Metal seems to be one of those genres that pushes people into extreme opinions, I’ve spoken to people who have happily ranted and raved about their absolute disgust and confusion at even the concept. I also know probably just as many folk who will merrily reel off all their favourite Metal sub-genres and every band they’d love to see live. If you’re in the first category Doomsday Festival is not for you, probably just stop reading now. However if you are at all partial to the latter, well my friends, come with me on a magical journey through time and space….
It was a spitefully shit day outside in Melbourne, which is a good thing we were spending our day in the gloomy band room of the Northcote Social Club, and it was with anticipation and hunger that hundreds of sludge, doom, stoner and psychedelic metal fans flooded in to perform possibly the slowest form of head-banging I’ve ever witnessed in my life as band after band flooded the crowd and stage with a wave of sonic force so heavy I think my bones are still vibrating four days later.
Mother Mars were given the honour of kicking off proceedings, the trio taking to the stage and rather abruptly proceeded to blast out a wandering set list of experimental and psychedelic rock that had the punters in rapture. The Sydney band looked as relaxed it was as if they were just having a jam together in someones shed as they took us on what I can only describe as a metal space odyssey. Sons of The Ionian Sea were scheduled to hit the stage quite quickly as the next act, unfortunately owing to some technical issues (and at one point the misplacement of an entire guitar player) they took to the stage a little flustered and more than a little late. This forced them into jamming out as much as they could in a heavily compressed set, fortunately the crowd warmed to them very quickly as they brought almost a funk and soul feel to the house of rock.
It was early in the evening when a a group of spritely young lads took to the stage, who are these infant gentleman and from wherenst did they come? I asked myself in olde timey english. They were in fact, Hydromedusa (which by the way is apparently a real animal, who knew?) a group of very young, but extremely talented boys out of Adelaide. Right from note one their entire set was all energy. Fast paced, frantic hardcore tunes belted out one after the other with an almost obsessive passion. The huge vocals and friggin’ rad guitar power coming out of these guys was seriously impressive and I doth my cap to them.
The night brought on a heavier tone to the proceedings, with Summonus taking the stage to deliver a set of melancholic barrage. The brutal outfit hailing from Sydney brought with them a powerful mix of doom and sludge with a screamo feel flowing throughout. Following them on stage was Looking Glass, a band that describes their genre on their Facebook page as “Psychedelic loud stuff with extra stuff” and that’s a pretty good description of what they delivered. With a sound that took it’s cues from the sounds of Zeppelin and Sabbath they combined ominous echoing vocals with a level of sonic power that can only be described as… epic.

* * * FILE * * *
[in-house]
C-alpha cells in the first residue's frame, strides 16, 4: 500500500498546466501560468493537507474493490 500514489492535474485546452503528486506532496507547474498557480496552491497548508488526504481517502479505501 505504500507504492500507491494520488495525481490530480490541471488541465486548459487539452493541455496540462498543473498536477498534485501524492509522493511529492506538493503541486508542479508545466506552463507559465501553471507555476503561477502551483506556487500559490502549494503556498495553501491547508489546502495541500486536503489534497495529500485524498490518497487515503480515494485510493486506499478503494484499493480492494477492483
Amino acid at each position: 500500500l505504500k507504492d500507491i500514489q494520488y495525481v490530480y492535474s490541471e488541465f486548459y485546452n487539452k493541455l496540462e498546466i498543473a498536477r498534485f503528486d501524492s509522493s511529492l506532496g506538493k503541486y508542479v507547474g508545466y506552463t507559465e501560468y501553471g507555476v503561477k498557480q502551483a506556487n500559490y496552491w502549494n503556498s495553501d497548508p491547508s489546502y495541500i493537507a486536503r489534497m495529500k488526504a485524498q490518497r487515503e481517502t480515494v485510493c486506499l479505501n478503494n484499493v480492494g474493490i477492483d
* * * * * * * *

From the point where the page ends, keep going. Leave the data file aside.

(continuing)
If sludge is what the audience was waiting for they definitely found it in Clagg. They were sludge like nothing else, they were sludge like quicksand or molasses, they sound like you would imagine a filth demon from the depths of hell would taste. Throw in some casual swearing and crank up the fuzz to eleven and you’re getting somewhere close to Clagg. The penultimate spot on the line-up went to d.USK and the were out there to earn it, with possibly the most theatrical intro by any band that’s graced the Northcote Social Club stage. Flooding the room with blue light and fog, and shoving a constant wave of echoing choir and sustained guitar chords into our ears that seemed to last forever. d.USK brought a style that see-sawed between super heavy super slow death metal and high octane intense speed, their entire one-hour set only consisted of about three or four songs that seemed more like cosmic exploration and left the crowd screaming for more at every pause and breath.
And so it was that with a packed house and the witching hour approaching the boys all the way from Richmond (the one in the United States that is) stepped onto the podium. Cough took everything that the crowd was feeling, all the energy, all the intensity and doom that had filled the festival and squeezed it through some heavy distortion effects before cranking it out at twice the volume. The band brought a clean and unified feel to a very chaotic and filthy sound, layered with reverb an fuzz, and deathly growls flowing lyrically over the top of the whole thing. Listening to Cough it struck me that Doomsday Festival is beautifully named as in my mind I imagine this is what the soundtrack would be like should the apocalypse ever arrive… and then get a film adaptation.
Covered by Raj Pandita and Dale Bennie.
More Photos from Doomsday Festival 2011: